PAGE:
First, eliminate the conflict of interest that a medical doctor has between treating you holistically and making money off of you.
Continuing with the medical field of dermatology as an example, in the United States, most skin cancer surgeries occur right in the doctor’s office with quick procedures under local anaesthesia at affordable prices.
Here in Kenya, most dermatologists demand full hospital admission and often general anaesthesia for the exact same simple procedures. Why? The costs charged to the patient become dramatically higher once admitted to the hospital. So, find consultant doctors not motivated by how much you spend on treatment.
Seek out teaching hospitals whose doctors do not make more money from you based on their diagnosis.
Then at the teaching or university hospital, ask for doctors in this order: first, choose full-time university medical faculty who are only allowed to work for the hospital and not allowed to advertise elsewhere.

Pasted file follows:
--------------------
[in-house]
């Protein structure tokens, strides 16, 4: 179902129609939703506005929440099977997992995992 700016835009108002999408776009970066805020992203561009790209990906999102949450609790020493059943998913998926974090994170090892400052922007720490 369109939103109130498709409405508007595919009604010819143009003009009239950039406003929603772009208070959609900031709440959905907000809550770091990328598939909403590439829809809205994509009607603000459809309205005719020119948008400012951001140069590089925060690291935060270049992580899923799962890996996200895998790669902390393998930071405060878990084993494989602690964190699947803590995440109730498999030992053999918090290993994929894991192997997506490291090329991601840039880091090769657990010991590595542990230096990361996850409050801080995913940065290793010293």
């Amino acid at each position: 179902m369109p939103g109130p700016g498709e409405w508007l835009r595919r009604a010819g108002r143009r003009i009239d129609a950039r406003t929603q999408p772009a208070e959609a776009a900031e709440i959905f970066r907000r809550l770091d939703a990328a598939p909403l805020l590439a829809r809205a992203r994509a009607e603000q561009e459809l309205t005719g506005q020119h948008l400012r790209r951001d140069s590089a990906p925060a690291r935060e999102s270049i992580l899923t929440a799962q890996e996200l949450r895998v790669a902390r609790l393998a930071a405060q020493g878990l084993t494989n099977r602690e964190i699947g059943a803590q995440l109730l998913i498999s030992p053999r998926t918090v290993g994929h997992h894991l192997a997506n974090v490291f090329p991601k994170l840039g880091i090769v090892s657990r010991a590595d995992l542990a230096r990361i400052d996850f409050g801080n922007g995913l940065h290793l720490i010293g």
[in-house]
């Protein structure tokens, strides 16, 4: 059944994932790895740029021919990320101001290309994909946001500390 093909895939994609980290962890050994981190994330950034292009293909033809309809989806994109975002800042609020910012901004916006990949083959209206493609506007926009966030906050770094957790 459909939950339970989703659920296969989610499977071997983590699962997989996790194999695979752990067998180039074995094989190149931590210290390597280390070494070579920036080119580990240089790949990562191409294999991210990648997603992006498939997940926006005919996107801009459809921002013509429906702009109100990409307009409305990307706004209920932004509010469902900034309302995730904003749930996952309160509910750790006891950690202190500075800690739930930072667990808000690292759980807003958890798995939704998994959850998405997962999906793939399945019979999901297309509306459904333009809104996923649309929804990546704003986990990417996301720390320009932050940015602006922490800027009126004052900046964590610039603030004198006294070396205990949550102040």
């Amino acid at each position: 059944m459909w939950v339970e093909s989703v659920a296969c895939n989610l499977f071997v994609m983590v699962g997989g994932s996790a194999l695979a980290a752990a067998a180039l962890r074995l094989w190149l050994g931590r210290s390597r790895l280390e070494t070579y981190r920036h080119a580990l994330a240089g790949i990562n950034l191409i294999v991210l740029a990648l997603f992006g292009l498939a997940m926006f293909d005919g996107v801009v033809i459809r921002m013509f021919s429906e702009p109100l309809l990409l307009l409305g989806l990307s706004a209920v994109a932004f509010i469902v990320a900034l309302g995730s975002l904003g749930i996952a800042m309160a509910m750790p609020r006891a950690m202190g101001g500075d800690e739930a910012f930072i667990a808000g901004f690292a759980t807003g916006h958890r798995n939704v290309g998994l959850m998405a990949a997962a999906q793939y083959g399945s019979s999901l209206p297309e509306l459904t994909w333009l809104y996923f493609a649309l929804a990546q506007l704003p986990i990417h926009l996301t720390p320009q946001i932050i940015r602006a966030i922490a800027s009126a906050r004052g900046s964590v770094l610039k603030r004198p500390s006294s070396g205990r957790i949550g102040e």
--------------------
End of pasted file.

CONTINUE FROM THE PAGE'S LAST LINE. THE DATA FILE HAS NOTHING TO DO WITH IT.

Second, part-time university medical faculty who retain their practices as well as teach at the hospital. Then, only third, external consultants who hold admission privileges in the teaching hospital.
Second, do not be afraid to research on Google Scholar. Protocols for many diseases are published for free by the National Institutes of Health. It is OK to question and dialogue with your doctors and show them the latest research. But be wary not to self-diagnose using Google based on your symptoms.
Only research on the illness once you have been diagnosed by a qualified physician. If the treatment prescribed to you cannot be found in a medical research journal, then seriously question its legitimacy.
Third, when faced with a major illness, if time permits, always seek out a second or third opinion.
Sometimes besides the profit motive, a surgeon may want to test out a new technique and use you like a proverbial research guinea pig.
Make sure the treatment recommended to you has broad medical consensus before you proceed. Doctors here in Kenya and around the world are happy to provide you with these second opinions.